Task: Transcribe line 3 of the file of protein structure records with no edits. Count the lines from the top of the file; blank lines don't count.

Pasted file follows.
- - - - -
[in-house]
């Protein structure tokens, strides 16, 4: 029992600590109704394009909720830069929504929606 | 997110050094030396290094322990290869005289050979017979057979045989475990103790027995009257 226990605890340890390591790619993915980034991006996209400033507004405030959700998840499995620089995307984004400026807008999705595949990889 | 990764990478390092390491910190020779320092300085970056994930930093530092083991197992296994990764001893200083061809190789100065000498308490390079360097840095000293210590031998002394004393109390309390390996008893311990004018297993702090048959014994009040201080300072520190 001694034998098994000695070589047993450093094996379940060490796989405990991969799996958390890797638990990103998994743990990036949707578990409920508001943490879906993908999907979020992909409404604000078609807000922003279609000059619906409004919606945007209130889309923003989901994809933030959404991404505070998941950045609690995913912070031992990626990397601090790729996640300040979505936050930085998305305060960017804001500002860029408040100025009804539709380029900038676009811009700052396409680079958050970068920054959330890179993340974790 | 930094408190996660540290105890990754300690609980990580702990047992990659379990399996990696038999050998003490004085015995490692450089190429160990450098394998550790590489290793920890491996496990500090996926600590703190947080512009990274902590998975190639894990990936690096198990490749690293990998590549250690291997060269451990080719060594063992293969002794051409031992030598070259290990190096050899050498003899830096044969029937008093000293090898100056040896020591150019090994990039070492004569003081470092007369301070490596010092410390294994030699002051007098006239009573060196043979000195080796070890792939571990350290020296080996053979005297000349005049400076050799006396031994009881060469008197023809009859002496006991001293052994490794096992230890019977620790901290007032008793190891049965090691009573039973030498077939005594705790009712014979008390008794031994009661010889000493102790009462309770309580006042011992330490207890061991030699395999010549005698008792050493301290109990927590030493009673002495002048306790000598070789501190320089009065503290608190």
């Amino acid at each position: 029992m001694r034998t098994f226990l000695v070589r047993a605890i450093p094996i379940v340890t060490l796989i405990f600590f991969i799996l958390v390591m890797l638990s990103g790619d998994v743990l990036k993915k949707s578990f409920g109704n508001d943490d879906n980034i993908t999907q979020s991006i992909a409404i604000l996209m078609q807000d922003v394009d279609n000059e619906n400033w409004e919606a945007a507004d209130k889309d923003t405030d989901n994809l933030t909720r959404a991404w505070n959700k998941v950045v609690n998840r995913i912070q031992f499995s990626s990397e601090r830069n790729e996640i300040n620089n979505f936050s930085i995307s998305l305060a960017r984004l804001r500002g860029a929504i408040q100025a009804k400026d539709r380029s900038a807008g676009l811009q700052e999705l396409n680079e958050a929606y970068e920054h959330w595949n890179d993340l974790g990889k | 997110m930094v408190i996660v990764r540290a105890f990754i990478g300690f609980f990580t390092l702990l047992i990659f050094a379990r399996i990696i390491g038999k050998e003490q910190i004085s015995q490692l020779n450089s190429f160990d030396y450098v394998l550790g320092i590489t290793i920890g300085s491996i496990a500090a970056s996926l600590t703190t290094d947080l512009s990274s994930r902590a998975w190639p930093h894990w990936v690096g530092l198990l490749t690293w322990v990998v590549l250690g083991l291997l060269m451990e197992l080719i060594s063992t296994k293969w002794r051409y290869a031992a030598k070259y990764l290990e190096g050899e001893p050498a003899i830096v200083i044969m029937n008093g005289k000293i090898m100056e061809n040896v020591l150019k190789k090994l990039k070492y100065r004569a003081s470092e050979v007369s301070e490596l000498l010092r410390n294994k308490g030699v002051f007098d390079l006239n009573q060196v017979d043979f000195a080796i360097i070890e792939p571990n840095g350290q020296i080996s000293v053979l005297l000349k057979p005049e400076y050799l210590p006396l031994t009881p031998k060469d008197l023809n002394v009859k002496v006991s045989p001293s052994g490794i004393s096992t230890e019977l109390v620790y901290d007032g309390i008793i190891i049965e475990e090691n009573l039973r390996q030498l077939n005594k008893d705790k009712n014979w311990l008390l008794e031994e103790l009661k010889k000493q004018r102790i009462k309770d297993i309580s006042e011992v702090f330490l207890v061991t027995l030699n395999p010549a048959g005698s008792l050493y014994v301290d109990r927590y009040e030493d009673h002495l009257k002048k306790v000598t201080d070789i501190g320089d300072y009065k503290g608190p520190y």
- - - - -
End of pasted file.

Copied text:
């Amino acid at each position: 029992m001694r034998t098994f226990l000695v070589r047993a605890i450093p094996i379940v340890t060490l796989i405990f600590f991969i799996l958390v390591m890797l638990s990103g790619d998994v743990l990036k993915k949707s578990f409920g109704n508001d943490d879906n980034i993908t999907q979020s991006i992909a409404i604000l996209m078609q807000d922003v394009d279609n000059e619906n400033w409004e919606a945007a507004d209130k889309d923003t405030d989901n994809l933030t909720r959404a991404w505070n959700k998941v950045v609690n998840r995913i912070q031992f499995s990626s990397e601090r830069n790729e996640i300040n620089n979505f936050s930085i995307s998305l305060a960017r984004l804001r500002g860029a929504i408040q100025a009804k400026d539709r380029s900038a807008g676009l811009q700052e999705l396409n680079e958050a929606y970068e920054h959330w595949n890179d993340l974790g990889k | 997110m930094v408190i996660v990764r540290a105890f990754i990478g300690f609980f990580t390092l702990l047992i990659f050094a379990r399996i990696i390491g038999k050998e003490q910190i004085s015995q490692l020779n450089s190429f160990d030396y450098v394998l550790g320092i590489t290793i920890g300085s491996i496990a500090a970056s996926l600590t703190t290094d947080l512009s990274s994930r902590a998975w190639p930093h894990w990936v690096g530092l198990l490749t690293w322990v990998v590549l250690g083991l291997l060269m451990e197992l080719i060594s063992t296994k293969w002794r051409y290869a031992a030598k070259y990764l290990e190096g050899e001893p050498a003899i830096v200083i044969m029937n008093g005289k000293i090898m100056e061809n040896v020591l150019k190789k090994l990039k070492y100065r004569a003081s470092e050979v007369s301070e490596l000498l010092r410390n294994k308490g030699v002051f007098d390079l006239n009573q060196v017979d043979f000195a080796i360097i070890e792939p571990n840095g350290q020296i080996s000293v053979l005297l000349k057979p005049e400076y050799l210590p006396l031994t009881p031998k060469d008197l023809n002394v009859k002496v006991s045989p001293s052994g490794i004393s096992t230890e019977l109390v620790y901290d007032g309390i008793i190891i049965e475990e090691n009573l039973r390996q030498l077939n005594k008893d705790k009712n014979w311990l008390l008794e031994e103790l009661k010889k000493q004018r102790i009462k309770d297993i309580s006042e011992v702090f330490l207890v061991t027995l030699n395999p010549a048959g005698s008792l050493y014994v301290d109990r927590y009040e030493d009673h002495l009257k002048k306790v000598t201080d070789i501190g320089d300072y009065k503290g608190p520190y």